The book was written to give more options to the sword-swinging mundanes of the D&D world, and with them a bit of a power boost. Some of the abilities on offer tread dangerously over the line between "powerful martial techniques" and "reality-bending nonsense that even magic would have trouble pulling off." While a lot of the most abusive combos in the system aren't exactly obvious and require a lot of book-diving to pull off, sometimes you get a real doozy that was somehow designed that way. Enter the bloodstorm blade, a prestige class based around throwing weapons. Not throwing "throwing weapons," mind you, but throwing melee weapons. I won't bore you with all the details, but if you read the following ability and don't immediately cackle at the possibilities, you ought to re-read it until you do.
|Thunderous Throw (Ex): Beginning at 2nd level, you build up incredible tension as you ready yourself to throw your weapon, which becomes visible around you like heat waves. When you release your weapon, that power rushes out with your weapon. As a swift action, you can choose to treat your ranged attack rolls with thrown weapons as melee attacks for the rest of your turn. You use your melee attack bonus, including Strength bonus, feats, and so forth, to determine your attack bonus for each attack as normal, but you apply the standard modifiers for range penalties. Attacking into melee, through cover, and so forth incurs the standard penalties. In addition, you can apply 1-1/2 your Strength bonus to damage if you wield the thrown weapon with two hands, and you can use Power Attack with your thrown weapon attacks (adding two times the number subtracted from attack rolls as a bonus on damage rolls when throwing a two-handed weapon).|
Putting aside the tryhard fluff for a moment, this lets you do anything with a thrown weapon that you can do with a melee weapon. Do note that the first level of bloodstorm blade gives you Throw Anything as a bonus feat, meaning you are able to huck axes and polearms to take advantage of this fact. Among your options available for thrown weapons, this can allow you to do any of the following:
- Power Attack - it really should be easier to get this effect at range, but this is one of the few ways to do so.
- Trip - throwing a glaive, spiked chain or other tripping weapon can consistently keep a foe from closing in on you. Presumably you don't provoke an attack of opportunity if you aren't within reach.
- Disarm - as usual, not the best combat action around, but it's definitely stylish this way.
- Sunder - sundering is usually inadvisable, but again, it's stylish and it makes good on that adamantine dagger you've got for hacking apart locked doors, chests and bars.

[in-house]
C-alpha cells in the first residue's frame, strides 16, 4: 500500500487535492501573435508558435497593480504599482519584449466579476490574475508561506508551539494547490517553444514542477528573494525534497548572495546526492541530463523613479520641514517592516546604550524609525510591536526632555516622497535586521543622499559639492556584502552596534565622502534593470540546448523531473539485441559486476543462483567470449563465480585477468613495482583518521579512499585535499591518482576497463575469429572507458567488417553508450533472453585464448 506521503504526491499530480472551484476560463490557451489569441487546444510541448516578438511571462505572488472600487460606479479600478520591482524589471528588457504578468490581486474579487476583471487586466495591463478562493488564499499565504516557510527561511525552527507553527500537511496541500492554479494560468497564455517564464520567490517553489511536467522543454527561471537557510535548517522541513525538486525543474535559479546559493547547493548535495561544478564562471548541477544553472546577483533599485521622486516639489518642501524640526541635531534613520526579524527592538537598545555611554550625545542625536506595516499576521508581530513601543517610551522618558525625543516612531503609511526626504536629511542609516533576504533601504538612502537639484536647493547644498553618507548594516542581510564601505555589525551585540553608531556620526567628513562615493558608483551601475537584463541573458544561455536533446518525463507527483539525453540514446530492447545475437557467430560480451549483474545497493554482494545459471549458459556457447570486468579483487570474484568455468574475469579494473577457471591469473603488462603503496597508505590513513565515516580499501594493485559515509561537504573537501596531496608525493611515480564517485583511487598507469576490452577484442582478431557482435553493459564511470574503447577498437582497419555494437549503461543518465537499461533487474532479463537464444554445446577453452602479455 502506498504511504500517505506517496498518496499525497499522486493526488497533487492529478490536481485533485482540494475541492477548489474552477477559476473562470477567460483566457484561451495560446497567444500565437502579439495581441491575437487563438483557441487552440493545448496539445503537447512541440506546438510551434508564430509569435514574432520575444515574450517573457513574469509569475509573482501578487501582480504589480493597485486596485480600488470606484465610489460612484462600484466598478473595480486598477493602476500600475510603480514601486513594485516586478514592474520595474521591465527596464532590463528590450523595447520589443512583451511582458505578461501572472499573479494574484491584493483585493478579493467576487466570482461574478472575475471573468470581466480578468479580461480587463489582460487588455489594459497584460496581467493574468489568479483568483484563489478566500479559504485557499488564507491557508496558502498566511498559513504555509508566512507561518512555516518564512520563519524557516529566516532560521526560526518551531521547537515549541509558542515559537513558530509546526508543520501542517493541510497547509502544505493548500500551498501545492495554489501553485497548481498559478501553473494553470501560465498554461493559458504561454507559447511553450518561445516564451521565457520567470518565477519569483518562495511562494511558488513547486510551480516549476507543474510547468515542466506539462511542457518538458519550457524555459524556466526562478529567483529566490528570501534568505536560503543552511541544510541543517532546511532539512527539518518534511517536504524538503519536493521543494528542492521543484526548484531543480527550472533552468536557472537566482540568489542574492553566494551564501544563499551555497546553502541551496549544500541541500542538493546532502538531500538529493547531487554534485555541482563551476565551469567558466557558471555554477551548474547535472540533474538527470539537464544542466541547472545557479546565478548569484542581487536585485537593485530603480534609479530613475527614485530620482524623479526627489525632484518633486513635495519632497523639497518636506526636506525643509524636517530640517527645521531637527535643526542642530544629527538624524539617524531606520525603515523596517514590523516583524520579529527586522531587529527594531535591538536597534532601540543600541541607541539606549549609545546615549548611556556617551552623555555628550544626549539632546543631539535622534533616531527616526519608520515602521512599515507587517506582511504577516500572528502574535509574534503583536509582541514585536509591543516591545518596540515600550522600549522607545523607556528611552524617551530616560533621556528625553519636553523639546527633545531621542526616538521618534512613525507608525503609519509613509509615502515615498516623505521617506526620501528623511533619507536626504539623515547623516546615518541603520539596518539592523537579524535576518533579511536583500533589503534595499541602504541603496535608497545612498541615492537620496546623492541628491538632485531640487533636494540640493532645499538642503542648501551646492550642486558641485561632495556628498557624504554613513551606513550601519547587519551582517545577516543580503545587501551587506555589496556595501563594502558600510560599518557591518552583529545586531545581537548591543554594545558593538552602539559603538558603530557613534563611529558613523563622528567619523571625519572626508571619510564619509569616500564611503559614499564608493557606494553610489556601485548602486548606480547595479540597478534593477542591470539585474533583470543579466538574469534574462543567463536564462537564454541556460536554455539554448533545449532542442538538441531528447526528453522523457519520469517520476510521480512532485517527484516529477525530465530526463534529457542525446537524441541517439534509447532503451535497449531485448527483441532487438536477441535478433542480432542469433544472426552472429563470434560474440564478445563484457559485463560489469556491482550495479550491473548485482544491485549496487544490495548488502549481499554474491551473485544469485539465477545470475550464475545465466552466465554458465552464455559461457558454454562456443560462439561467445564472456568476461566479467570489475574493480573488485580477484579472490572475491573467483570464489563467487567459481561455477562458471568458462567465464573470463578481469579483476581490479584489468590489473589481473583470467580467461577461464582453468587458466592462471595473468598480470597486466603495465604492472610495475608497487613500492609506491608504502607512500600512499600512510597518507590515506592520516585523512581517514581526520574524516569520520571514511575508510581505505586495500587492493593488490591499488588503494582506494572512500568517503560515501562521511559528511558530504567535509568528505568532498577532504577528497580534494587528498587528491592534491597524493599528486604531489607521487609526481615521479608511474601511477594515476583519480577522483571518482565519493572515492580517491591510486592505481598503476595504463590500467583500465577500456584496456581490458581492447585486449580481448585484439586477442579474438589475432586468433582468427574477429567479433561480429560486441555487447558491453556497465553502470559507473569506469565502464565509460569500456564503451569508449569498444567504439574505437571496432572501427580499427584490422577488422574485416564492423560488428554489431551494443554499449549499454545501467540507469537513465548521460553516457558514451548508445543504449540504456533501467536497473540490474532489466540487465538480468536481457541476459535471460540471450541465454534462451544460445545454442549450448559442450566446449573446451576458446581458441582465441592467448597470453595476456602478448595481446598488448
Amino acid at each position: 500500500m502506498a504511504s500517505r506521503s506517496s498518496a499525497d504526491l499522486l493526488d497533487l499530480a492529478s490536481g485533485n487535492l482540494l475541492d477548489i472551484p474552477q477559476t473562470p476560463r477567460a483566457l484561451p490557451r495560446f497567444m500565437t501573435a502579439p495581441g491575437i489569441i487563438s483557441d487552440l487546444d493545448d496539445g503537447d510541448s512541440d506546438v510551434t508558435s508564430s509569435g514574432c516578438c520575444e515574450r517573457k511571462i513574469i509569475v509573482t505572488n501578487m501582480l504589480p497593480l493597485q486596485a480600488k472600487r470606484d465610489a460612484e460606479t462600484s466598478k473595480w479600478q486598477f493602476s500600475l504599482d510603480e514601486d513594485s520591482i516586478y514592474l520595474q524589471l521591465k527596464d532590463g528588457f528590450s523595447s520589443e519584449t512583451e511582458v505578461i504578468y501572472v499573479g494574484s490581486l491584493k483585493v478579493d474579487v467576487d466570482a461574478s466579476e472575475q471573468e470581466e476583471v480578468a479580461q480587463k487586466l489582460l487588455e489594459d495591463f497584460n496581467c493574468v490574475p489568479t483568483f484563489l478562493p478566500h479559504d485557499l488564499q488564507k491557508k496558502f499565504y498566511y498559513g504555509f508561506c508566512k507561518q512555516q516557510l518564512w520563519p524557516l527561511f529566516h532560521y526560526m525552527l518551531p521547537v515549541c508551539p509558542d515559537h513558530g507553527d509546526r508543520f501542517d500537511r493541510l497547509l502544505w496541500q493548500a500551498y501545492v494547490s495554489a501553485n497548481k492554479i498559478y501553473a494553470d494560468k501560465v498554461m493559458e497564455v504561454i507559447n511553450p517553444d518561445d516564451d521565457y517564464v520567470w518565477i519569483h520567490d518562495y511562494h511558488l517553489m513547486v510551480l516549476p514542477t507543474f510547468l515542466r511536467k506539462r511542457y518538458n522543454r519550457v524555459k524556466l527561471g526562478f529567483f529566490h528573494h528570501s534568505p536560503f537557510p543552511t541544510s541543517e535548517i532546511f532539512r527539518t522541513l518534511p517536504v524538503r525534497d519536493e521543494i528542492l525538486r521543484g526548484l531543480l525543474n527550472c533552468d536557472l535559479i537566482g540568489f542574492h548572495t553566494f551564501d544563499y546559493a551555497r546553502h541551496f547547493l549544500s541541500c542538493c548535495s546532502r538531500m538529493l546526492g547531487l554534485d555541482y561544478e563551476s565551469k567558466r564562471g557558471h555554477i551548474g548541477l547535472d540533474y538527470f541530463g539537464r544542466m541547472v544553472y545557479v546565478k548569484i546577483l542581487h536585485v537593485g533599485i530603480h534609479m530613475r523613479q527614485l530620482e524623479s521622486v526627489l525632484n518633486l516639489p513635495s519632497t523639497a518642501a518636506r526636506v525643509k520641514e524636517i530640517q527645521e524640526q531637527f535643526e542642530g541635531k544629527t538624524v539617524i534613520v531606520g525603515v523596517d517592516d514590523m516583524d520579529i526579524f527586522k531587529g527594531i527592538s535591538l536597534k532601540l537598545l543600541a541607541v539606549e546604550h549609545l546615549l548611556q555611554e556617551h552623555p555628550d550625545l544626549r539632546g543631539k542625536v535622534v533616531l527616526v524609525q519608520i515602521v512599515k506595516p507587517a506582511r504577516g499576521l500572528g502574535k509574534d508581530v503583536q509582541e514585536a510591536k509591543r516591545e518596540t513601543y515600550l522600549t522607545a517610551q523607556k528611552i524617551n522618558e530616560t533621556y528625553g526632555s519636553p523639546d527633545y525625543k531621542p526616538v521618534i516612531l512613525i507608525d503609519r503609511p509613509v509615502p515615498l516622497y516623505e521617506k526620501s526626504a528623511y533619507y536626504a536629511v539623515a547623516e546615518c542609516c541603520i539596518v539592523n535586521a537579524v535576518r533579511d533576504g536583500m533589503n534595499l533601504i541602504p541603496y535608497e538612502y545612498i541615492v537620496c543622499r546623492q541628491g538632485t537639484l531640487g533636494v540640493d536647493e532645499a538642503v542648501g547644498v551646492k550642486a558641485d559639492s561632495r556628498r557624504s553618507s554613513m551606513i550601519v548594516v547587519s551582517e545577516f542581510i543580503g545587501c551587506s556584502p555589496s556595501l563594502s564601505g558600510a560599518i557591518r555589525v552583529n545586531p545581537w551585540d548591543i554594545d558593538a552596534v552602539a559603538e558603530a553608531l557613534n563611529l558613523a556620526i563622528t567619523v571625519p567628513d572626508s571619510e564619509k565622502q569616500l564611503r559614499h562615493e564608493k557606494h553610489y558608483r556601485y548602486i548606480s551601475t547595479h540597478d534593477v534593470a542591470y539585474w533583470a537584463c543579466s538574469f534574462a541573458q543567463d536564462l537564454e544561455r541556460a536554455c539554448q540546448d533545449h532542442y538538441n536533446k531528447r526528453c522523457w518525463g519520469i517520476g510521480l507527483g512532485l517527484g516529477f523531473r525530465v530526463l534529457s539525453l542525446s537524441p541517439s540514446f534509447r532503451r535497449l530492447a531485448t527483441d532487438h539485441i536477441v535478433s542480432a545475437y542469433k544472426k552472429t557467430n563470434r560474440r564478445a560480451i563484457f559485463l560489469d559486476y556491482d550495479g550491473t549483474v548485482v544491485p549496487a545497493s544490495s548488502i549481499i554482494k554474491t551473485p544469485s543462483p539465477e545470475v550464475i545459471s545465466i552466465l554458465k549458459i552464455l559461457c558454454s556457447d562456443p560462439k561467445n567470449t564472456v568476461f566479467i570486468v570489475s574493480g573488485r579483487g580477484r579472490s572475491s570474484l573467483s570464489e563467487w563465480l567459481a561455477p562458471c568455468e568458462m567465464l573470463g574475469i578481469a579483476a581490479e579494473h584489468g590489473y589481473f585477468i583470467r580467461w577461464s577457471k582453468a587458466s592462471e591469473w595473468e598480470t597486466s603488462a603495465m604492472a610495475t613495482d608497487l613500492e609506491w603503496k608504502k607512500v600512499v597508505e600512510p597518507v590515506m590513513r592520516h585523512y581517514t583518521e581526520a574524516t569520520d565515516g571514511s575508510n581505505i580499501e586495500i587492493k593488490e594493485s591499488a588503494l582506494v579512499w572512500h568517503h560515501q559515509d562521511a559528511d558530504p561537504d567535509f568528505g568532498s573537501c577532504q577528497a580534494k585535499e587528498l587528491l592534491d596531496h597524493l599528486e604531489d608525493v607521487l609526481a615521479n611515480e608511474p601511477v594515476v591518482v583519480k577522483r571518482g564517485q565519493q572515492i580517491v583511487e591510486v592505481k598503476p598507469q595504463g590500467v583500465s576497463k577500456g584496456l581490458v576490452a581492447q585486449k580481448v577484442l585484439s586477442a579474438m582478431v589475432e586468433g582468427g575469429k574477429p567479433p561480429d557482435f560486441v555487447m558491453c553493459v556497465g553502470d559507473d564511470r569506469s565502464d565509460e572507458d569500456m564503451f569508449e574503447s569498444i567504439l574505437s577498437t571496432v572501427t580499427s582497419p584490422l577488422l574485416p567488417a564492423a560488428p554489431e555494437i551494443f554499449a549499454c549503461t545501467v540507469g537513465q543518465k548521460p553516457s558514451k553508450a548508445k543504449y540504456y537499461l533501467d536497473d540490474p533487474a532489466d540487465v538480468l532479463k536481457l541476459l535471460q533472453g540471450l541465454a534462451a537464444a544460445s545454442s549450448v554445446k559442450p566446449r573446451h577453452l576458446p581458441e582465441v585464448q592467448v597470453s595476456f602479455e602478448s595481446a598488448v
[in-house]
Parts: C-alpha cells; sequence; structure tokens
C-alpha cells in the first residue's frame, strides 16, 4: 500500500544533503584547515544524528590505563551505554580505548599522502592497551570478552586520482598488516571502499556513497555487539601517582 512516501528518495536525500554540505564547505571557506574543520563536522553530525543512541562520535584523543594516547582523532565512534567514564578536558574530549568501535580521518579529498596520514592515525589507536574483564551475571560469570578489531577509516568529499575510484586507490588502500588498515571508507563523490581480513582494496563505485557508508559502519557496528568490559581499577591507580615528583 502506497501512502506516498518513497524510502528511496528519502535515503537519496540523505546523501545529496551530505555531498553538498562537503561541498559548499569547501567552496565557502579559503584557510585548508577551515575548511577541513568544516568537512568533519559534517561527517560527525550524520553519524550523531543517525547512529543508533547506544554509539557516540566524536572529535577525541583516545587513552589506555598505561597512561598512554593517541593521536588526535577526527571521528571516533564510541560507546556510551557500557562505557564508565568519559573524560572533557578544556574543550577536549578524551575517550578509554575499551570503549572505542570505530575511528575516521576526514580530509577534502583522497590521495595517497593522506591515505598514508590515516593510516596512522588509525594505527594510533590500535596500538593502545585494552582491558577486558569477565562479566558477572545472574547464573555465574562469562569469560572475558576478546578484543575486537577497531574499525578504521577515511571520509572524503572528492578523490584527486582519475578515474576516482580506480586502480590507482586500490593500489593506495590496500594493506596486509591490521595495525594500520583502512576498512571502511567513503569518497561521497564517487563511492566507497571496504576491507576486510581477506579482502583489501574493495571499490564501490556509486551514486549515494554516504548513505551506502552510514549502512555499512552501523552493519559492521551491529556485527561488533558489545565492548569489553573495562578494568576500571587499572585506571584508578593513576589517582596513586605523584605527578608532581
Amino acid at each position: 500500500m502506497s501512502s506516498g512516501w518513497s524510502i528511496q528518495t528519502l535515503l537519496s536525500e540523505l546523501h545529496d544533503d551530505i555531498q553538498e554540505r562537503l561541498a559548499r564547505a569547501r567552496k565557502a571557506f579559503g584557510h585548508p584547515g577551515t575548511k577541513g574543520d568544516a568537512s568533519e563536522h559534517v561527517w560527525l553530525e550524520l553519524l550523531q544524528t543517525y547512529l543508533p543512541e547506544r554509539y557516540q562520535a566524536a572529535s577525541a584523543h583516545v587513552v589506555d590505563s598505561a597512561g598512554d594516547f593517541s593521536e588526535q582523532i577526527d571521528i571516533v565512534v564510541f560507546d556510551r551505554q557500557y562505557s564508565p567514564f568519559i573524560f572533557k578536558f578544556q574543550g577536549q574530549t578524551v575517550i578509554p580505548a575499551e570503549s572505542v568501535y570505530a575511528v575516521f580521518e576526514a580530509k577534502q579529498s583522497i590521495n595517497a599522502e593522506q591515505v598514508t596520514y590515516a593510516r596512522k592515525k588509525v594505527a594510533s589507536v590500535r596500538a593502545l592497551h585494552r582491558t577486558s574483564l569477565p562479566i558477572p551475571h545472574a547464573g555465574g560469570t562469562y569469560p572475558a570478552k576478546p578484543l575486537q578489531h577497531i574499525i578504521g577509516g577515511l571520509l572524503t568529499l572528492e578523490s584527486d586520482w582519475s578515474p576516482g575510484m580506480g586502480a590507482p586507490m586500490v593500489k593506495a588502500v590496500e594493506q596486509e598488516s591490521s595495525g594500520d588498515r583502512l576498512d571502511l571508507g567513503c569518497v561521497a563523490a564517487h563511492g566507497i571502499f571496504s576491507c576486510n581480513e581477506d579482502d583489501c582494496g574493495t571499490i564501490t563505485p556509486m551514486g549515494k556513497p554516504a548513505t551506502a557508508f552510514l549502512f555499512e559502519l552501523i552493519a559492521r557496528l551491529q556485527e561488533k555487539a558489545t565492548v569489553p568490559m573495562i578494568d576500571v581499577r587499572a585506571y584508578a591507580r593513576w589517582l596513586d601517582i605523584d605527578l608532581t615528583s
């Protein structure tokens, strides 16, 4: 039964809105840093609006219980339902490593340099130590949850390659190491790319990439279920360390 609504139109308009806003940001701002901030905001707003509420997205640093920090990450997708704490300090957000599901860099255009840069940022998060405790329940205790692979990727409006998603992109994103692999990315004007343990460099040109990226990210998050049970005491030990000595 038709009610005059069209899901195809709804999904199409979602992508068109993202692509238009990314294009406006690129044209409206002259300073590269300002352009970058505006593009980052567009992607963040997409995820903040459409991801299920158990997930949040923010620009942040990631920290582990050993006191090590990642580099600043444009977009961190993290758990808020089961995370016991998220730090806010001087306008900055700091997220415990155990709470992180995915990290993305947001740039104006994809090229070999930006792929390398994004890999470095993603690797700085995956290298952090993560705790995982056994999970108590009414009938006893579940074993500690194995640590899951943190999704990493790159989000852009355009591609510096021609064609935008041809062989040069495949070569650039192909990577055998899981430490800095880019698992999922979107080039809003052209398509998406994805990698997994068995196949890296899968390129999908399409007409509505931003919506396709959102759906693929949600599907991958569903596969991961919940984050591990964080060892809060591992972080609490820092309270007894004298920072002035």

- Spring Attack - only allows one attack, but being able to step out from behind cover, attack, then step back behind is much more abusable with ranged attacks.
- Charge - I guess you add the momentum of your charge to the throw... nevermind that it still works if you charge away from a foe then throw backwards at them. This also opens up the door for Shock Trooper and other charge-contingent strategies.
- Knockback - you can't bull rush a foe with a thrown weapon, normally, but the Knockback feat (which requires you to be large) gives you a free bull rush attempt whenever you Power Attack. Tack on Shock Trooper and some levels of fighter for Dungeoncrasher, and you can deal some pretty severe damage while you're at it. Get a form of flight and you can bull rush enemies from above, bouncing them off the ground like basketballs.
- Use maneuvers - this will be a big sell for any martial adept who is only dipping Bloodstorm Blade. There are no ranged maneuvers, so being able to perform them from throwing distance can be a real boon for any initiators who don't want to close in.
- Use a spell storing weapon - this one is particularly exciting to me. A spellcaster can't make a touch spell ranged without adding two levels to it via Reach Spell or giving up spell slots as an archmage. You can cast touch spells at range just by hurling your sword!
- Grapple - wait, what? No joke, if you throw a mancatcher, pincer staff or sharktooth staff, you can start a grapple from a distance. The 1st level spell guided shot lets you ignore range increment penalties for one round, meaning you can make a perfect 50' pincer staff throw to grapple some unfortunate.
|Blade Storm (Ex): At 10th level, you can hurl your weapon as a full-round action to make it seem as if you are attacking a dozen foes at once. You become the center of a storm of steel as your thrown weapon flies out to strike a foe, returns to ricochet harmlessly off you, then flies out to attack another foe. You can make a ranged attack with a thrown weapon at your highest attack bonus against as many targets as you wish. You can attack each target just once with this attack, calculating range and cover penalties from your position on the battlefield.|
Whoa. Suddenly that adamantine dagger can be used to destroy every book in a library, all in six seconds. You can "charge" eight different foes, each in a different direction, all in one turn. With just a single mancatcher... you can grapple every living thing within 50' at once. I'm having a hell of a time picturing that. Blade Storm gets extra messy if you combine it with the Knockback feat, sending entire legions of enemies skidding across the battlefield (and into each other, tripping both. Include Improved Trip and you can repeat the process!) The master thrower prestige class provides extra goodies for an aspiring bloodstorm blade, with such abilities as doubling your number of thrown weapons and making thrown weapon attacks into touch attacks. Work this all together and you'll have the best battlefield control a fightin'-man type could ever dream of, especially one that doesn't rely on attacks of opportunity.